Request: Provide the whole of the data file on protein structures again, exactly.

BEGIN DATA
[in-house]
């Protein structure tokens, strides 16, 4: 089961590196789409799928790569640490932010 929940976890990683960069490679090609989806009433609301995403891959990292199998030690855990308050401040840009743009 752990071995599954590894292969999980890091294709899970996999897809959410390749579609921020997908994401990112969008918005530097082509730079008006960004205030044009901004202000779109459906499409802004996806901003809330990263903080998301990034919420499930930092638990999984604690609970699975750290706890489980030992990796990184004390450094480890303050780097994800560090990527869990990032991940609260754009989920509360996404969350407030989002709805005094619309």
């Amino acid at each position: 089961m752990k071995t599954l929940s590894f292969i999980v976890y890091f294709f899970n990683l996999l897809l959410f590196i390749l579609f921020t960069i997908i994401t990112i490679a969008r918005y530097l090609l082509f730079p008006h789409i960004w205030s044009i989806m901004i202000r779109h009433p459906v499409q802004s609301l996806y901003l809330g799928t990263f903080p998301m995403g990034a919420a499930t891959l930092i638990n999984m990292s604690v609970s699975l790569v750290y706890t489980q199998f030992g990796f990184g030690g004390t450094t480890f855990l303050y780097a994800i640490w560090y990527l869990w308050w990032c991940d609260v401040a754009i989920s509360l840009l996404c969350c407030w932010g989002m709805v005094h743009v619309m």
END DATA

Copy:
[in-house]
């Protein structure tokens, strides 16, 4: 089961590196789409799928790569640490932010 929940976890990683960069490679090609989806009433609301995403891959990292199998030690855990308050401040840009743009 752990071995599954590894292969999980890091294709899970996999897809959410390749579609921020997908994401990112969008918005530097082509730079008006960004205030044009901004202000779109459906499409802004996806901003809330990263903080998301990034919420499930930092638990999984604690609970699975750290706890489980030992990796990184004390450094480890303050780097994800560090990527869990990032991940609260754009989920509360996404969350407030989002709805005094619309």
């Amino acid at each position: 089961m752990k071995t599954l929940s590894f292969i999980v976890y890091f294709f899970n990683l996999l897809l959410f590196i390749l579609f921020t960069i997908i994401t990112i490679a969008r918005y530097l090609l082509f730079p008006h789409i960004w205030s044009i989806m901004i202000r779109h009433p459906v499409q802004s609301l996806y901003l809330g799928t990263f903080p998301m995403g990034a919420a499930t891959l930092i638990n999984m990292s604690v609970s699975l790569v750290y706890t489980q199998f030992g990796f990184g030690g004390t450094t480890f855990l303050y780097a994800i640490w560090y990527l869990w308050w990032c991940d609260v401040a754009i989920s509360l840009l996404c969350c407030w932010g989002m709805v005094h743009v619309m």